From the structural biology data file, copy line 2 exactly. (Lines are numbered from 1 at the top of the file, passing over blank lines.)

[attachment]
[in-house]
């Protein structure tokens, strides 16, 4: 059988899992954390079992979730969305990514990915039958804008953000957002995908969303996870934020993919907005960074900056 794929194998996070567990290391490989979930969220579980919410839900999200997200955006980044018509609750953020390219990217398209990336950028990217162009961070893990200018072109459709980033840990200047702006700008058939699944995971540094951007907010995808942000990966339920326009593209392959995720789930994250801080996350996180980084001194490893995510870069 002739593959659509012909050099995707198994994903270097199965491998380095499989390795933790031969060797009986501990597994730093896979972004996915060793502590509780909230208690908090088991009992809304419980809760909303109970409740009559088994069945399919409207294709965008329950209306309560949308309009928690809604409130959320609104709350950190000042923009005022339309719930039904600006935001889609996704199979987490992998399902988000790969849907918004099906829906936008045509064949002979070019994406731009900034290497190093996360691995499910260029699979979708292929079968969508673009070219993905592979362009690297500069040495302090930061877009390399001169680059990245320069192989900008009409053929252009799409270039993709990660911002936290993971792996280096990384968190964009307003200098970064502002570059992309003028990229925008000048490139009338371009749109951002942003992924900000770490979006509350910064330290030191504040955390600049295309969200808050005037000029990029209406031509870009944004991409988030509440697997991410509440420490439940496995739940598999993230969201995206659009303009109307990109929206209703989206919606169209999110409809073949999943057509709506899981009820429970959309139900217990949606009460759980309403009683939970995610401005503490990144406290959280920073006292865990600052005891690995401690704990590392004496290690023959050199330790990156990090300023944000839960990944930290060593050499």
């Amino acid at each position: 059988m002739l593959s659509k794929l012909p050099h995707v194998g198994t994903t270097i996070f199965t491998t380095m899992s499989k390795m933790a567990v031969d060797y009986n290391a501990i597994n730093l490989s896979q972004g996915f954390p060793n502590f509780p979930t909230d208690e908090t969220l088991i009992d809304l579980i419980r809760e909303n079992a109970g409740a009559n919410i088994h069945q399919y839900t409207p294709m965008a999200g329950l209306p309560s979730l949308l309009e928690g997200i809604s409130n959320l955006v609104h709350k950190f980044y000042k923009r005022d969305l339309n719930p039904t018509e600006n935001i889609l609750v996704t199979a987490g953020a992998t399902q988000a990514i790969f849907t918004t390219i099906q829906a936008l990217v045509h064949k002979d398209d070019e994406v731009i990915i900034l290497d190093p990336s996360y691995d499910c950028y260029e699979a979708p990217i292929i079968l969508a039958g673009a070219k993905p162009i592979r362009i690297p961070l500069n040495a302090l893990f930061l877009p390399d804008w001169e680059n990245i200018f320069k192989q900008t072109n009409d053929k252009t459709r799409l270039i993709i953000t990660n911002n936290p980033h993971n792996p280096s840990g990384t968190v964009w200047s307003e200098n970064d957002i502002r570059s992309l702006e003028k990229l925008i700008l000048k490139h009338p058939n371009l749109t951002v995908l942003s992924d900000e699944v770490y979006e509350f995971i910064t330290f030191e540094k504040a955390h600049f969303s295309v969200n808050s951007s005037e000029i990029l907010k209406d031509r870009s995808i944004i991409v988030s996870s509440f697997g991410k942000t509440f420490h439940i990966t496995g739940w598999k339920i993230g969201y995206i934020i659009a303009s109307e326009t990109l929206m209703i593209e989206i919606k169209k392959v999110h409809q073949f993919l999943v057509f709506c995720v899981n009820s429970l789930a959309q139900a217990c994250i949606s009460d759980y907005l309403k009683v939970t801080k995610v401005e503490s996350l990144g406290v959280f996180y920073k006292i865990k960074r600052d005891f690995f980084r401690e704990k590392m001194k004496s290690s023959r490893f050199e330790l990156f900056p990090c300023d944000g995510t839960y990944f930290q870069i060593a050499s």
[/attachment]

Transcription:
């Protein structure tokens, strides 16, 4: 059988899992954390079992979730969305990514990915039958804008953000957002995908969303996870934020993919907005960074900056 794929194998996070567990290391490989979930969220579980919410839900999200997200955006980044018509609750953020390219990217398209990336950028990217162009961070893990200018072109459709980033840990200047702006700008058939699944995971540094951007907010995808942000990966339920326009593209392959995720789930994250801080996350996180980084001194490893995510870069 002739593959659509012909050099995707198994994903270097199965491998380095499989390795933790031969060797009986501990597994730093896979972004996915060793502590509780909230208690908090088991009992809304419980809760909303109970409740009559088994069945399919409207294709965008329950209306309560949308309009928690809604409130959320609104709350950190000042923009005022339309719930039904600006935001889609996704199979987490992998399902988000790969849907918004099906829906936008045509064949002979070019994406731009900034290497190093996360691995499910260029699979979708292929079968969508673009070219993905592979362009690297500069040495302090930061877009390399001169680059990245320069192989900008009409053929252009799409270039993709990660911002936290993971792996280096990384968190964009307003200098970064502002570059992309003028990229925008000048490139009338371009749109951002942003992924900000770490979006509350910064330290030191504040955390600049295309969200808050005037000029990029209406031509870009944004991409988030509440697997991410509440420490439940496995739940598999993230969201995206659009303009109307990109929206209703989206919606169209999110409809073949999943057509709506899981009820429970959309139900217990949606009460759980309403009683939970995610401005503490990144406290959280920073006292865990600052005891690995401690704990590392004496290690023959050199330790990156990090300023944000839960990944930290060593050499």